But now I have to let you go

bon-voyage

Gina is moving again.

First, she went away to Ithaca College. Then, when grad school called, she moved all the way out to Phoenix and decided to stay there. Now there is a new crisis that is taking her out of the country.

I spent about a day freaking out about it, with everything I had ever heard about how dangerous it is in certain parts of Mexico replaying in my head. I was frustrated with the way she keeps standing on the verge of doing amazingly wonderful things and how she keeps finding reasons to walk away from those wonderful things. I was baffled by how she would walk away from a life that she had just told me, not a month ago, was too important to her for her to leave, and how much more difficult it was going to be for her and her significant other to do this rather than for her to just stay where she is and wait for him.

And then I calmed down. I got some more details from her. I realized that she wasn’t going off half-cocked after all. I understood that she was getting good information from his family and they weren’t going to let her walk into a situation where she was going to get killed — or worse — south of the border. And I gave a nod to the fact that she’s not twelve anymore, hasn’t been for some time.

And I faced up to the fact that my initial reaction had been significantly prompted by my fear that she was going somewhere where I was never going to see or hear from her again. She, of course, thought that was absurd and said so. But I, of course, don’t know what tomorrow is going to bring. This whole thing is so sudden that, from where I sit, she could equally suddenly decide she likes it down there and wants to stay forever. It’s been a year since the last time I saw her; I hope I’ll be able to visit her where she’ll be but I might not be able to. And then, even if she really does decide to come back to the US, for awhile she’s going to be gone. Really gone.

Will I see her again? Will I ever get to sing with her again? Will I at least be able to talk to her? I used to talk to her every day. I got kind of spoiled; looking at it objectively, this is probably a good way to wean me a little further away from her. That is something that I now recognize needs to happen.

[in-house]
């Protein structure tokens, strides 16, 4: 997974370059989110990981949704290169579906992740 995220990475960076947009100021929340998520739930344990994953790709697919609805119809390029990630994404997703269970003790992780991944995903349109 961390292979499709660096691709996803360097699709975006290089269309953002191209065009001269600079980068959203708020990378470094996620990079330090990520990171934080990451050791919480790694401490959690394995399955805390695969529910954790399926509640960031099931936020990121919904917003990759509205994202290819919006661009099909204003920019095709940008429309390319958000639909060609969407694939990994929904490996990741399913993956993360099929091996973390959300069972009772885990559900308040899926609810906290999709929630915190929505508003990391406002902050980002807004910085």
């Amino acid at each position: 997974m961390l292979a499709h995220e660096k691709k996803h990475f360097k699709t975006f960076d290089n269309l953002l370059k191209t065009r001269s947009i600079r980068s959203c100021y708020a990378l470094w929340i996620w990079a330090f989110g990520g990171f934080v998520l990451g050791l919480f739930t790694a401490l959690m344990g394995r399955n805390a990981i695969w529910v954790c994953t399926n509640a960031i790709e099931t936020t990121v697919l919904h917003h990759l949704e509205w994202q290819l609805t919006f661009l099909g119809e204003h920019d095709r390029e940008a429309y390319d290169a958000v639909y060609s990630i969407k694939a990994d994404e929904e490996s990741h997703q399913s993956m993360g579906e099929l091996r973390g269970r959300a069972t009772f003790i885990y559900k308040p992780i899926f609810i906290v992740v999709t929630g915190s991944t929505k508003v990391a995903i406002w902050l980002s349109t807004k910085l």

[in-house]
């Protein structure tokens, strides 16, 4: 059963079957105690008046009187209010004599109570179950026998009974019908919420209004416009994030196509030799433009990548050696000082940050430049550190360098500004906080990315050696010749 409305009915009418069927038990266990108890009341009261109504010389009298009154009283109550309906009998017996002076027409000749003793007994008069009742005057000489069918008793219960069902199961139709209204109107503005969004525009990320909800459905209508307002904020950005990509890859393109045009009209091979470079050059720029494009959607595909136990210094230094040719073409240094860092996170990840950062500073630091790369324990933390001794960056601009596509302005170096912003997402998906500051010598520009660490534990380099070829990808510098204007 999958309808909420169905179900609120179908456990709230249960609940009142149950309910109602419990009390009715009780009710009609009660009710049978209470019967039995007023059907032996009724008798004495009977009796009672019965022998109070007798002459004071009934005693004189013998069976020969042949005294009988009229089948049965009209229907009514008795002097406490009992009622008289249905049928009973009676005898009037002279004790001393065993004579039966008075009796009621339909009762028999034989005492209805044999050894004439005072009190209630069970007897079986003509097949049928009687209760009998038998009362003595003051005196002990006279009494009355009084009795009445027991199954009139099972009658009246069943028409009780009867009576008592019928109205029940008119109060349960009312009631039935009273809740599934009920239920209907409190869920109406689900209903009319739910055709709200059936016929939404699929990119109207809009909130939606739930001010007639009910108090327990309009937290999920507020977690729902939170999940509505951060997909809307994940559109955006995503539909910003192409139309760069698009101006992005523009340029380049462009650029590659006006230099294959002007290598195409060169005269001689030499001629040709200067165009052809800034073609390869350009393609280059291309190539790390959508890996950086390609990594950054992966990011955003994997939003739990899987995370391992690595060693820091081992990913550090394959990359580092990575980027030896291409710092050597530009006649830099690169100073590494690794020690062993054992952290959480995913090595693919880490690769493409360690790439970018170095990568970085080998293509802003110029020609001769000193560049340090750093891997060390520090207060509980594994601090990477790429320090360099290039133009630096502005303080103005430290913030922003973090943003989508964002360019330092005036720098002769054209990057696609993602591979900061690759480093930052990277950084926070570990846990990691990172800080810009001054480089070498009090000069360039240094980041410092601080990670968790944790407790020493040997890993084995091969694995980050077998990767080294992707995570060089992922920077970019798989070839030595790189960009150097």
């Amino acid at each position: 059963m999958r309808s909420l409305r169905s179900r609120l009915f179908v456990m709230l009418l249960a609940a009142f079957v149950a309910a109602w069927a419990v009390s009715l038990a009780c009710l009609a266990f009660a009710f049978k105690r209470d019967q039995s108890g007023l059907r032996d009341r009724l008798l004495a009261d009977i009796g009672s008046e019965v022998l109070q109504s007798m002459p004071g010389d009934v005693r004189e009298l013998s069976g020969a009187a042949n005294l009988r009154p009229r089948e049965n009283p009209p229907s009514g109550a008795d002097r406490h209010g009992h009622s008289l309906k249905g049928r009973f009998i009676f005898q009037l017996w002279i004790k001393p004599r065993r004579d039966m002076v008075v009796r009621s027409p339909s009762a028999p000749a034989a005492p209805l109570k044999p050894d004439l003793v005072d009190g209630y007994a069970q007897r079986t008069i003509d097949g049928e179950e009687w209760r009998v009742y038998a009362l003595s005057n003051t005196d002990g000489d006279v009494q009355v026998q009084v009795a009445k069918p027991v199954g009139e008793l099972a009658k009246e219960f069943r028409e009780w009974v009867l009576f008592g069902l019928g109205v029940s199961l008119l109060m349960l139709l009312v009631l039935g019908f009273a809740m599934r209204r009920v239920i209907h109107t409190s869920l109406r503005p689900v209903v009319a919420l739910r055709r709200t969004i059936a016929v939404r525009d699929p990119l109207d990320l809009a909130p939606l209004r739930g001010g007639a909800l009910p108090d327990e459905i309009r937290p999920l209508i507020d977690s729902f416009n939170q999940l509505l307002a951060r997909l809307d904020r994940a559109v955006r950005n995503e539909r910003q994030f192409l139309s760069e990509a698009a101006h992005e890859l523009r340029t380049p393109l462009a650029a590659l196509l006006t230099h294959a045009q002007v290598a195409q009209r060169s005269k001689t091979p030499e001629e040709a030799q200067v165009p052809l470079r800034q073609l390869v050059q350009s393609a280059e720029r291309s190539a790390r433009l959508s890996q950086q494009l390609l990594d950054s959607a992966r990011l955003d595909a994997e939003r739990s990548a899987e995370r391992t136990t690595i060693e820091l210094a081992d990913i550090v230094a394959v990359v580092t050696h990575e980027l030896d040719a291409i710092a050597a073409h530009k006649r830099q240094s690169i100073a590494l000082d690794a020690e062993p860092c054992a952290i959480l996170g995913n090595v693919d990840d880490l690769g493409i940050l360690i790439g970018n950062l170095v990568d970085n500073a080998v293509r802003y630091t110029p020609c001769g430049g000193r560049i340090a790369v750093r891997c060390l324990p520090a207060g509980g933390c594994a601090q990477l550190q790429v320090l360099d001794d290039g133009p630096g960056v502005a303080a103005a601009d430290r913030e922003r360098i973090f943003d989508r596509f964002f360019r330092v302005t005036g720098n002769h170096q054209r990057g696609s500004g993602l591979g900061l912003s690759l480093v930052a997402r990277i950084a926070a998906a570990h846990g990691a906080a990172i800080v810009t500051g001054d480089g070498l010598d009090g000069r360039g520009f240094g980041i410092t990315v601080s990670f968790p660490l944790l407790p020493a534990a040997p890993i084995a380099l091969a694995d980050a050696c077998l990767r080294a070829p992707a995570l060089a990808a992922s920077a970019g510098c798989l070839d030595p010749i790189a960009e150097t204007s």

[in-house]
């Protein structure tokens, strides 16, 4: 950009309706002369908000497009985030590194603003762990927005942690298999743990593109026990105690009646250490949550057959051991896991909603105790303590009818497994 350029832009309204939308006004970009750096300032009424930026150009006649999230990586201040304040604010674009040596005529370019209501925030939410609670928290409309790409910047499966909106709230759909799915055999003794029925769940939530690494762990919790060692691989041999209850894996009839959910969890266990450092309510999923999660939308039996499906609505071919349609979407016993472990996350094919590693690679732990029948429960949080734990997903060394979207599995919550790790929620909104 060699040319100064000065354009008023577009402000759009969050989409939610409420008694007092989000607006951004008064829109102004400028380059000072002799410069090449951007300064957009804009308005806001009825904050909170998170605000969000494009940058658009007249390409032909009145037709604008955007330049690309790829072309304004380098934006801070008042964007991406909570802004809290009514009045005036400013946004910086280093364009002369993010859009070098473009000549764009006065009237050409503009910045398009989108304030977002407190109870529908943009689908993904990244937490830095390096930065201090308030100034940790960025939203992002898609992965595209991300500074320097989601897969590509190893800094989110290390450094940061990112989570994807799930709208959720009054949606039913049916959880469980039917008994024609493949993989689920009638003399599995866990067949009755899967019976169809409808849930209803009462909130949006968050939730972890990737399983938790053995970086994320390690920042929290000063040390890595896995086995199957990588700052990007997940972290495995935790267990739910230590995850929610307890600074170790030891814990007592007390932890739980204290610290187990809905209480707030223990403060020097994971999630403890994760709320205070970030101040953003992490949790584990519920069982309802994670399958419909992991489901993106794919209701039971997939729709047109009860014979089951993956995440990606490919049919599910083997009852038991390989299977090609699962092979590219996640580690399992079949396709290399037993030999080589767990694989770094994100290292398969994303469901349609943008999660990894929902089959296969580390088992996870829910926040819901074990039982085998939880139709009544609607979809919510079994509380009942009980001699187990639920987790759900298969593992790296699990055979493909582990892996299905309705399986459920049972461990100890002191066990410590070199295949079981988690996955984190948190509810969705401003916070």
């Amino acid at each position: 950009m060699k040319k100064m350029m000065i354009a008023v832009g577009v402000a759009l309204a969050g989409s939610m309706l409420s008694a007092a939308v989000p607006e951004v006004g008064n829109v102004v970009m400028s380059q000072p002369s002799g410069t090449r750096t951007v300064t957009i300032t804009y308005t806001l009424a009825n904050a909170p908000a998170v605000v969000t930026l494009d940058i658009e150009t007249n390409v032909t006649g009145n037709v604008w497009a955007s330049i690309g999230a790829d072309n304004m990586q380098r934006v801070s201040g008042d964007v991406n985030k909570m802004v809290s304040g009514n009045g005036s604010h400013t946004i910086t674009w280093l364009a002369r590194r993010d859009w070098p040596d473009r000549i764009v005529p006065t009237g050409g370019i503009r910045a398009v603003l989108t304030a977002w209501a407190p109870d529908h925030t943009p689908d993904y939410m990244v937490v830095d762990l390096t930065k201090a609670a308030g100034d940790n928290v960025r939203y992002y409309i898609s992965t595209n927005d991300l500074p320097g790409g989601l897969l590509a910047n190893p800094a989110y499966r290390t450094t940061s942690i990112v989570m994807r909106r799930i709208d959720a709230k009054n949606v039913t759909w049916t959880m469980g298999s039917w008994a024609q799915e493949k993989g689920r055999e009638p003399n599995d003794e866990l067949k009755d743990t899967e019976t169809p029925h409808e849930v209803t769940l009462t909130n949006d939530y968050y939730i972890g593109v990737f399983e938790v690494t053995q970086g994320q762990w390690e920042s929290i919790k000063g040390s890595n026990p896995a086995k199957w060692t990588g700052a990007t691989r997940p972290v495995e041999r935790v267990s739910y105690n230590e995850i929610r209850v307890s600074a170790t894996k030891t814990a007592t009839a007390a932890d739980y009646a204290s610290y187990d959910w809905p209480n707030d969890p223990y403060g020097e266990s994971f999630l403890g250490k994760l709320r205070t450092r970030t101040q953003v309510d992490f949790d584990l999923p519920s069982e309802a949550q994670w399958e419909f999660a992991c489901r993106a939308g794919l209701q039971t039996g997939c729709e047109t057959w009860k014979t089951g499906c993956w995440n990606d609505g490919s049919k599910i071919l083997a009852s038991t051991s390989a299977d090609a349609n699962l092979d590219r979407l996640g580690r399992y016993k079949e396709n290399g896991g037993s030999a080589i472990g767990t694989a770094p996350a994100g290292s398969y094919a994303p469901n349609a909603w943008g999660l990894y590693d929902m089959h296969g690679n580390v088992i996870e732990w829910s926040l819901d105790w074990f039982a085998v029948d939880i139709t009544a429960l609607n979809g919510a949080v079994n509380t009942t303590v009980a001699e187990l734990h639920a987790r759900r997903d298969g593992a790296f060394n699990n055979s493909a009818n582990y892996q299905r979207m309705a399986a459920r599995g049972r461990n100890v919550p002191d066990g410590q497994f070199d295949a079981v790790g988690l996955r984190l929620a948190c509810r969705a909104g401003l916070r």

Because it’s not just Gina.

Kimmie — who once used to tell me that she was never leaving me, that if and when she moved out, she would only do so if she could live next door — has moved out of my house to live with her significant other. She comes over for a few days every couple of weeks and I enjoy those times greatly. Eventually, though, that’s going to stop because eventually I’m moving south and there will be several states between us.

Ricky is pretty far away from moving out of my house at this point. He’s only 17, just poised to graduate from high school in June. But he’s got himself a new girlfriend that he seems truly enamored of and even that reasonably normal event has caused him to suck into himself away from us and spend every waking moment Skype-chatting with her … well, when he’s not trick-jumping in one of his favorite online games. What I’m getting at is that Ricky is moving away from me, too. He is growing up.

I have never done anything that constituted a serious attempt to convince any of my children that they shouldn’t leave me and I have never really run their lives, even when they were young enough that some people might say I should have been. It has always been important to me that they grow into independence, however difficult that might have seemed for some of them. And I guess I should congratulate myself on my success. They are independent, even the ones who still live here. I am proud of them. This is as it should be.

But it’s lonely.

I don’t mean to whine. I have friends, lots of them, who love me and whom I love. But, of course, nobody in my world is as close to me as my kids are, partly because they are my kids and partly because they were with me when I was going through the crucible. We made that rather horrific journey together and we were still together when we came out the other side of it.

And now that they are better and I am, too … they are leaving. Like they’re supposed to.

I guess this is what they call Empty Nest Syndrome.

Some days I feel it more than others. Most of the time, I’m busy. There are things I am taking care of right now, things I want to put into place so that I leave this community better than I found it when I’m ready to move on. I have plans and things I want to work on and things I want to do. I have a lot of time left and I want to fill it with cool or interesting or fun stuff.

And then there are those other times.

Today is my birthday. And for some reason, more than anything there might be to celebrate, the only thing I am conscious of right now is that I was born alone and I will die alone. It’s not what I would call a happy thought but at least it’s honest.

Bon voyage, Gina.

As for Gina’s siblings — not to worry. I will let you go when the time comes. Whether I want to or not. That’s my job.

Meanwhile, I will enjoy you while you’re here.

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One thought on “But now I have to let you go

  1. I won’t let you die alone, mom. I have every intention of being by your side when you take those last breaths regardless of where I’ll be coming from in the world.

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